The International Cricket Council, the governing body of the game, are not dissimilar from several others in the distance they manage to put between themselves and reality. This is a tangent not worth travelling along, apart from mentioning last week's parallel presence of Uefa's dithering over the return match between Leeds and Galatasaray.

At least Uefa came to the right decision eventually. The ICC seem incapable of coming to terms with this mess even in its wake, so we should not be surprised at their hopeless inaction in the face of a known enemy. They must have been aware for some years of the threat posed by illegal gambling in the subcontinent. The warnings could not have been clearer following the 1998 Pakistan inquiry into match-fixing allegations.

In 1994 the Australians Shane Warne, Mark Waugh and Tim May were involved in charges that Pakistan's Salim Malik offered them bribes to throw matches. They were uproven, but four years later Warne and Waugh were back in the dock for taking money from a bookie for information about weather and pitch conditions on their tour of Sri Lanka. The Australian Cricket Board fined them but kept it quiet for two years, which was an extraordinary act considering the implications for the game as a whole.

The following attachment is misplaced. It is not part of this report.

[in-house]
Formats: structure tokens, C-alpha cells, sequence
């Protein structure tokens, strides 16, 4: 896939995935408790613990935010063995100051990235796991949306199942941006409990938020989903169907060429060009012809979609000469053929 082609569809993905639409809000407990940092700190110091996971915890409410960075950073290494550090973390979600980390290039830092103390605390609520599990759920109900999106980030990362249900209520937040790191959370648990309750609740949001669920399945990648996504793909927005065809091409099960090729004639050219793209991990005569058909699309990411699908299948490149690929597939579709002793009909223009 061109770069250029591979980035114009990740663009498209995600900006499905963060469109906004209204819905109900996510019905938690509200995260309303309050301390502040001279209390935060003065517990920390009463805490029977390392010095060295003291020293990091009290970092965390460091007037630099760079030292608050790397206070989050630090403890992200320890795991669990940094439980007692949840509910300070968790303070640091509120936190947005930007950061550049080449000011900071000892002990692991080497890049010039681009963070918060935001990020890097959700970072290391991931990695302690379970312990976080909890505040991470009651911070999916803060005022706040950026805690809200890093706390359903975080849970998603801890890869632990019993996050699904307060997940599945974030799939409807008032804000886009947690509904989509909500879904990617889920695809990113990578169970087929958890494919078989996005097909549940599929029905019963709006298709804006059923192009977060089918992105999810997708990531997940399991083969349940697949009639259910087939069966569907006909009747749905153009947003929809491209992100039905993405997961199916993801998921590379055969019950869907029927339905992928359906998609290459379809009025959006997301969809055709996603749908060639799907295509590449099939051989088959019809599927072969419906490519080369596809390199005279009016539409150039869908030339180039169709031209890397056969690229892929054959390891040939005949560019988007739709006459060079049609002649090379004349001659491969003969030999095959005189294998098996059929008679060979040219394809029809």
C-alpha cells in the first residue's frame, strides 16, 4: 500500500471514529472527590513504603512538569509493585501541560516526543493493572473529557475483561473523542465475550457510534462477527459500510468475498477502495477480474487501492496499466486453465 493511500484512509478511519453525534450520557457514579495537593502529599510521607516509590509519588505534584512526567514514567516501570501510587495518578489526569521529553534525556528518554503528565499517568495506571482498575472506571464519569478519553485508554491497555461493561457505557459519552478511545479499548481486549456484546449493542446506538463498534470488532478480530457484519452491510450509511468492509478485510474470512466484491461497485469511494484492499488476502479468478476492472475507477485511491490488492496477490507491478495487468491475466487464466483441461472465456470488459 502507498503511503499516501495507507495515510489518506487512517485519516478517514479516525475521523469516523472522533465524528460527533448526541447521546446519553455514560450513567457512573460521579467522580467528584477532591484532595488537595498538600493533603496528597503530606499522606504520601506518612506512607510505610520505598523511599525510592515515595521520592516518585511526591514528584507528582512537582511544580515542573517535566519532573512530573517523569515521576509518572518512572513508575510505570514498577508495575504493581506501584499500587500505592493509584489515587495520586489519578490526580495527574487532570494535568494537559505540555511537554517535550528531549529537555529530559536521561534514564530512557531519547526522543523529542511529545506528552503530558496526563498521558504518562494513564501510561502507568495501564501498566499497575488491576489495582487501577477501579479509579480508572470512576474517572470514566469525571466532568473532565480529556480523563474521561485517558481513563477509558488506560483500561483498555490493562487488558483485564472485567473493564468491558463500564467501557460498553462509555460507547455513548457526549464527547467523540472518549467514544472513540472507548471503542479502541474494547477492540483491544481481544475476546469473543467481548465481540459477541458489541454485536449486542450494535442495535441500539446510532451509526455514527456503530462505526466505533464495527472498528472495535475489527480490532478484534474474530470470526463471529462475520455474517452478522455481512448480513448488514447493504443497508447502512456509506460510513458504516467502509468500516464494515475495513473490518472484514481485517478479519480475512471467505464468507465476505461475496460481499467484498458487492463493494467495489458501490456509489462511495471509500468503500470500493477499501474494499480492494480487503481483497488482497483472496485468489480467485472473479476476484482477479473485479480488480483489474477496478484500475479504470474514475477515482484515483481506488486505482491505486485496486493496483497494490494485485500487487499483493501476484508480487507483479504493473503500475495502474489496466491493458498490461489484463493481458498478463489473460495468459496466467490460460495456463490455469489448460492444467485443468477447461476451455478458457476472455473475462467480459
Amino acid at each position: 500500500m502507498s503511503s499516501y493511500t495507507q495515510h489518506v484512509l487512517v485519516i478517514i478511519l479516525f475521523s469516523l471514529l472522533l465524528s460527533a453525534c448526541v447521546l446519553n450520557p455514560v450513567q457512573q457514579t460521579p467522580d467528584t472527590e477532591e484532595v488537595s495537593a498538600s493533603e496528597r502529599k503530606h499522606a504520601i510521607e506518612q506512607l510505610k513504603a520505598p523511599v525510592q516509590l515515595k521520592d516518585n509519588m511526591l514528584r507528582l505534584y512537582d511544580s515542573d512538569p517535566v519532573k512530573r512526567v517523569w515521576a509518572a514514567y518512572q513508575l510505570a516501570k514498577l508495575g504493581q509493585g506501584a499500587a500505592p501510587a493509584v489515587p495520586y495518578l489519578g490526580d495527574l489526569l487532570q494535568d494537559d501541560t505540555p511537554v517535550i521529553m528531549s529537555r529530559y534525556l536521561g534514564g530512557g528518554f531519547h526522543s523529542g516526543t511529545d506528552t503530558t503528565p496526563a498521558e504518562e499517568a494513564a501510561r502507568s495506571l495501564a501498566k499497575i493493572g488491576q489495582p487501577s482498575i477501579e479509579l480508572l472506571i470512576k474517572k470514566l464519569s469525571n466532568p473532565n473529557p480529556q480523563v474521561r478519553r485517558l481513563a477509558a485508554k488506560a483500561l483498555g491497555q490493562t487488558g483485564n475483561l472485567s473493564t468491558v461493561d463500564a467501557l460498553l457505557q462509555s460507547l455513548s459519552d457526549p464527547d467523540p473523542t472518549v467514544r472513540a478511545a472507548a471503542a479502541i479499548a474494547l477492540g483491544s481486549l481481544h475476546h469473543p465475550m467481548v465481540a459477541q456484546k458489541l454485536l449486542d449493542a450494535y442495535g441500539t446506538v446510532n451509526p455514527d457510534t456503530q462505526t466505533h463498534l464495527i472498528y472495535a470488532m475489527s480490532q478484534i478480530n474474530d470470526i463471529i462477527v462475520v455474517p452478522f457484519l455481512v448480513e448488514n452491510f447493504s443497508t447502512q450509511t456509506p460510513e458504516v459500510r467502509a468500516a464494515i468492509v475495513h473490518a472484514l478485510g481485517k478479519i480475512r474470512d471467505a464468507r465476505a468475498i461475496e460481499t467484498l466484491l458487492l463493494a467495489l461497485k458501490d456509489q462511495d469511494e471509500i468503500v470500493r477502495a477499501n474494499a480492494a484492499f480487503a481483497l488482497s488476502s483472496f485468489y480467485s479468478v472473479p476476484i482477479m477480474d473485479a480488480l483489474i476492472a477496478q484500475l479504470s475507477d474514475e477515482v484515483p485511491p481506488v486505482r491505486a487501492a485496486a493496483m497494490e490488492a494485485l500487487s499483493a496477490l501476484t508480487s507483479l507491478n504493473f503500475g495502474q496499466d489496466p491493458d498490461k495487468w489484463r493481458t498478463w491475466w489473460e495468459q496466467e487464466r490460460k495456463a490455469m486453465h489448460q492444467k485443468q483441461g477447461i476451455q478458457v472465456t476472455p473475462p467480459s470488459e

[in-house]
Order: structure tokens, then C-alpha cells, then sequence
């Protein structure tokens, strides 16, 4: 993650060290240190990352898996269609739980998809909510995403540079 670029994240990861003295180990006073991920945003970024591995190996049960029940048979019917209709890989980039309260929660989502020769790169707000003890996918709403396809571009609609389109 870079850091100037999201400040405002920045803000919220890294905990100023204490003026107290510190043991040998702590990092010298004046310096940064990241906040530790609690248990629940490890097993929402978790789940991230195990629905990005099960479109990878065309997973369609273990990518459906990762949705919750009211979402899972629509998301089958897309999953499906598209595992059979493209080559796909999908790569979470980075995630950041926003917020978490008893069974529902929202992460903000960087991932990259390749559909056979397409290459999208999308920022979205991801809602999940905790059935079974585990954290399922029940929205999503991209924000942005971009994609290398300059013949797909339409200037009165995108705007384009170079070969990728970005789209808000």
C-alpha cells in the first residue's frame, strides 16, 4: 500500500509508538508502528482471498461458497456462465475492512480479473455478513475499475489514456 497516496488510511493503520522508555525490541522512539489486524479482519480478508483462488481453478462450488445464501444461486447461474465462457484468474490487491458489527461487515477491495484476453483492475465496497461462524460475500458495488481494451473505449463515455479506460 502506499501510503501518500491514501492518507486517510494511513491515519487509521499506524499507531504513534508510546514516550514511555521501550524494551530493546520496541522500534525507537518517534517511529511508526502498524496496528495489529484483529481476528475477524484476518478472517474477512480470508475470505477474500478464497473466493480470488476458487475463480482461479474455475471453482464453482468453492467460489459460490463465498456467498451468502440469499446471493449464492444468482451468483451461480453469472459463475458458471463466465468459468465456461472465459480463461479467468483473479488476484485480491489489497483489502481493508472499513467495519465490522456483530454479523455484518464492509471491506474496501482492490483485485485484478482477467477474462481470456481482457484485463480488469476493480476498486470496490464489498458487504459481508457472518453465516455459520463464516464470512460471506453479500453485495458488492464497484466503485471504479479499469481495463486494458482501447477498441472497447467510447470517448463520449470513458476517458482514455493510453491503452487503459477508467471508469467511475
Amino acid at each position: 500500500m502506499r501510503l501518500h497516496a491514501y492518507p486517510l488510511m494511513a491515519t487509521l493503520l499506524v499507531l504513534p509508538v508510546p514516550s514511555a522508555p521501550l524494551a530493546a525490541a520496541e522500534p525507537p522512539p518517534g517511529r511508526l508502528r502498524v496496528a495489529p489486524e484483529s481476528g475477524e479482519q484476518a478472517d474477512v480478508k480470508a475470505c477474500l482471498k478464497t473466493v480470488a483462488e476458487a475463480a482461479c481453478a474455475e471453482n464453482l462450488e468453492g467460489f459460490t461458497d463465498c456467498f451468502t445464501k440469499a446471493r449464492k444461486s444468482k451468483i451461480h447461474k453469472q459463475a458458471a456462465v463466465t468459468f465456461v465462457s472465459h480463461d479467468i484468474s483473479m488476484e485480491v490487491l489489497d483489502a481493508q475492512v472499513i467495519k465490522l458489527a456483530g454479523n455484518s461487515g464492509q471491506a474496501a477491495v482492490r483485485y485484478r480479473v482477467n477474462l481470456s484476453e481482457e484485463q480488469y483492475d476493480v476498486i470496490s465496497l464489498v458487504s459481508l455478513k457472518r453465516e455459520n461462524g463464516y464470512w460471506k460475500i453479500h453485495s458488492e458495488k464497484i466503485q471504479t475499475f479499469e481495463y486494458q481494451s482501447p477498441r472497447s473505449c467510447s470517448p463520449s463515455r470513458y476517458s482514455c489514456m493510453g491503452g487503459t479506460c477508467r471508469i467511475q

Cricket's casual attitude to gambling, which was rife in its early years, was exposed in 1981. England were playing Australia at Headingley and were in such a hopeless position that bookmakers offered 500-1 against them winning. Rodney Marsh and Dennis Lillee couldn't resist the odds, despite the fact they were playing for the opposition. Thanks to Ian Botham's miracle 149, England did the impossible and Messrs Marsh and Lillee won their money. Since it was clear that neither had connived at the result, they escaped dire punishment, which has to go down as a foolishly lenient decision. Betting on yourself to lose can't be accepted under any circumstances.